In celebration of Medical Laboratory Professionals Week, Dr. Robin Patel, Chair of the Division of Clinical Microbiology at the Mayo Clinic, shares her insights on how to become a laboratory technologist and a story of how one observant laboratory technologist led to a new standard of care for lung transplants on This Week in Microbiology (TWIM) #150.
How can I make myself more marketable for a career in Clinical Microbiology?
There are many excellent reasons to consider a career in the clinical field: great salaries and job security, job portability, chance to use state of the art equipment – not to mention that your work improves patient health and saves lives. To provide you with the essentials for working in clinical microbiology, Microbe Mentor asked Janet Hindler, MCLS MT (ASCP) to give her thoughts on this thriving and in-demand field.
Ellen Jo Baren, Executive Director of Technical Affairs at Cepheid, shares her thoughts on the changes in clinical microbiology and where it is headed. Download the Cultures article.
The Bureau of Labor Statistics published the Occupational Outlook Handbook in 2015 that contains information on duties, education and training, pay, and outlook for various occupations. Check out the information they collected for Medical and Clinical Laboratory Technologists and Technicians.
Because ~ 70% of patient care decisions are based on clinical laboratory results, it is important to have a well-trained supply of laboratory professionals. This downloadable article will give an overview of the situation and the possible causes of this shortage, and pose challenges to the clinical microbiology profession as to how this crisis can be averted.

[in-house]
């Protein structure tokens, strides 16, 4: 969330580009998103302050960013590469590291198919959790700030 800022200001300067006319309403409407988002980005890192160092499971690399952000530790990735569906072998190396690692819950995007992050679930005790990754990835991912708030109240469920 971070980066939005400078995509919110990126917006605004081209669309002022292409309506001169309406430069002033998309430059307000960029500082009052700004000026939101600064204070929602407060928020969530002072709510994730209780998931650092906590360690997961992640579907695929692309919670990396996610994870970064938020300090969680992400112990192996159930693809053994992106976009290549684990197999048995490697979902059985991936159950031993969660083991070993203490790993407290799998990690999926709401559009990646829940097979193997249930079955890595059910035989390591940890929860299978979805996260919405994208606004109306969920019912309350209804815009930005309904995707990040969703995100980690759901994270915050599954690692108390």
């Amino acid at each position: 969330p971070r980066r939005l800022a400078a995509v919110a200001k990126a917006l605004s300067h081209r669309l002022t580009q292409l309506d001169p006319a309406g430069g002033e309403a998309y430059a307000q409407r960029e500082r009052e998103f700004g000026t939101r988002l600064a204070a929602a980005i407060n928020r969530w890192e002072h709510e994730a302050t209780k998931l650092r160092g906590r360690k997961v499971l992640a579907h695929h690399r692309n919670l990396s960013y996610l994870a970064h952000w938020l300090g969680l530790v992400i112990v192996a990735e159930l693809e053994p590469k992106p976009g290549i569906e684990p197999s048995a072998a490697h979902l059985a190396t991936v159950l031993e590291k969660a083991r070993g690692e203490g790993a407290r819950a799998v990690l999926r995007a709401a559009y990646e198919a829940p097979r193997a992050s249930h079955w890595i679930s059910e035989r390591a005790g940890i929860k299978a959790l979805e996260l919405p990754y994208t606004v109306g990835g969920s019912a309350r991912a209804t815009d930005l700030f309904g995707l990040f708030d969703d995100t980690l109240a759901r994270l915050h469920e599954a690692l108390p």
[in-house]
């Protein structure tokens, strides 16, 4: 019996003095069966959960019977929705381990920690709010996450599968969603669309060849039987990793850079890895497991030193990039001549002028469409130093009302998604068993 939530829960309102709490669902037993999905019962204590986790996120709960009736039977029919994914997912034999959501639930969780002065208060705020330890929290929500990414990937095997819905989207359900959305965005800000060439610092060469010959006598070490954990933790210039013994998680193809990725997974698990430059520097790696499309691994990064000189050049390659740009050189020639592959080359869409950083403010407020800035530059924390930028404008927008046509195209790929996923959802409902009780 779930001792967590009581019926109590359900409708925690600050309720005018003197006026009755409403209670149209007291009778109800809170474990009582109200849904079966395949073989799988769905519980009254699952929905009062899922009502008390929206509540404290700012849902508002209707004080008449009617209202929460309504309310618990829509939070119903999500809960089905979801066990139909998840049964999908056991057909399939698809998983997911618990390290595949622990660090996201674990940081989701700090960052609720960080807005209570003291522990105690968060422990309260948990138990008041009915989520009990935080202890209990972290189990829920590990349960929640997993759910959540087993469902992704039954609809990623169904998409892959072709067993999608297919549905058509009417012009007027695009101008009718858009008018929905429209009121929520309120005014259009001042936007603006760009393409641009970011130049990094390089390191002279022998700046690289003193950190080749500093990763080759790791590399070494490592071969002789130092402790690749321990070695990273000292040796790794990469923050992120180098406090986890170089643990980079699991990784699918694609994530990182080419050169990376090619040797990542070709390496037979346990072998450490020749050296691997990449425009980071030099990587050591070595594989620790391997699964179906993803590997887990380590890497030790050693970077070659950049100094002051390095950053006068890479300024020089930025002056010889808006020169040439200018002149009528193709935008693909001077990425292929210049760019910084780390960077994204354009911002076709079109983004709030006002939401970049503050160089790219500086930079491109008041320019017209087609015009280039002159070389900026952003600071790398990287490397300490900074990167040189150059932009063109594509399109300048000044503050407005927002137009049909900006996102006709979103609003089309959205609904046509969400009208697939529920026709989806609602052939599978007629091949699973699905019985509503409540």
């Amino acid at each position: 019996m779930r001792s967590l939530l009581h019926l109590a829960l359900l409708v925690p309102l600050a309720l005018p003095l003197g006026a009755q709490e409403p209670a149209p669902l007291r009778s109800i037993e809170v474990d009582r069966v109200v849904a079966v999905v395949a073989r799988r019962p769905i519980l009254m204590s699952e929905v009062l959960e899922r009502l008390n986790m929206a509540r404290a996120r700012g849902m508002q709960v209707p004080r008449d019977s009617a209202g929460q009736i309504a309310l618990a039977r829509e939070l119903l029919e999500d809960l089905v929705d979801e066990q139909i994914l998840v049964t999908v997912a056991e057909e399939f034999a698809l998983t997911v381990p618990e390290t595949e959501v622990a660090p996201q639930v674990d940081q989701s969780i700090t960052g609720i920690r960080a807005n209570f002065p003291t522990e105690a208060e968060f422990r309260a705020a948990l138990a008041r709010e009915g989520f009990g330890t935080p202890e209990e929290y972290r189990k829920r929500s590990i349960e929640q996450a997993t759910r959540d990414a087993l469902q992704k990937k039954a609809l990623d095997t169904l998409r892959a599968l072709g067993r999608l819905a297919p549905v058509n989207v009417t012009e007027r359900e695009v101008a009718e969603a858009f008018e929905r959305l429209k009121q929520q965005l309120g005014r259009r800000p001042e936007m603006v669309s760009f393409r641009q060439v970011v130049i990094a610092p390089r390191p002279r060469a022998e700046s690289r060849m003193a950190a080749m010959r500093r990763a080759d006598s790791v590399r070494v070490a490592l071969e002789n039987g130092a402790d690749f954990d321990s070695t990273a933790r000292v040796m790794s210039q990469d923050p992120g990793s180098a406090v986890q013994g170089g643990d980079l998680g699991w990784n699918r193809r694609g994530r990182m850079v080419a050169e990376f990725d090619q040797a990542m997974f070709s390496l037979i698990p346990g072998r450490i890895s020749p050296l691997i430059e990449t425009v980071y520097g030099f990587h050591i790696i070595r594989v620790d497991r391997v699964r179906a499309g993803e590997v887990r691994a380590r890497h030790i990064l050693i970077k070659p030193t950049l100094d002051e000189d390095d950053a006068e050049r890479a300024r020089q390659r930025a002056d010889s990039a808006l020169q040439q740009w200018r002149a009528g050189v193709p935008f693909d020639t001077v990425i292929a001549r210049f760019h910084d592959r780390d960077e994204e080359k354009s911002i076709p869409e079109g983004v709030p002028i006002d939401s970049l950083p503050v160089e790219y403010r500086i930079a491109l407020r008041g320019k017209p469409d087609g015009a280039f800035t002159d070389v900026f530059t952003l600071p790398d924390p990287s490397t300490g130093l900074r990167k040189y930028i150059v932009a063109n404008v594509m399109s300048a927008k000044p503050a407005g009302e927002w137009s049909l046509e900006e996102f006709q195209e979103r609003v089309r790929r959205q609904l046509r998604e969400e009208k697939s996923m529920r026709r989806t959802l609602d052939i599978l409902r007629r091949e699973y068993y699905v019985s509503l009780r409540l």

With ASM having a large number of clinical microbiologists and programs to support the profession, you can look to ASM for your career needs. Joseph Campos, PhD, Past-Secretary of ASM says, “The goal of this brochure is to…respond to the question – what is ASM doing for me as a clinical microbiologist?” The downloadable brochure presents ASM’s involvement in advocacy, certifications, expertise, etc. of the clinical microbiology profession.
Careers within Clinical Laboratory Science, specifically Clinical Microbiology, are challenging and rewarding. Although not at the patient bedside, bench-level technologists play an integral role in the network of clinical decision making by providing accurate and critical information to the healthcare team. Those who are familiar with the duties and responsibilities of laboratory bench-work relish in the ability to contribute to patient care. However, many also seek the ability to progress within the field.
The goal of this PDF document is to introduce bench-level clinical microbiologists to the opportunities which are available to those who seek to progress within the field while staying connected to the patient care that many revere. Here we present examples of positions which may be available to you within your respective institutions. Further, we also present suggestions which will help to enrich your experience and build your resume to help prepare you to be a competitive candidate for promotion. Note that advanced degrees (e.g. Ph.D., D.O., and M.D.) will not be covered here and are beyond the scope of this guide.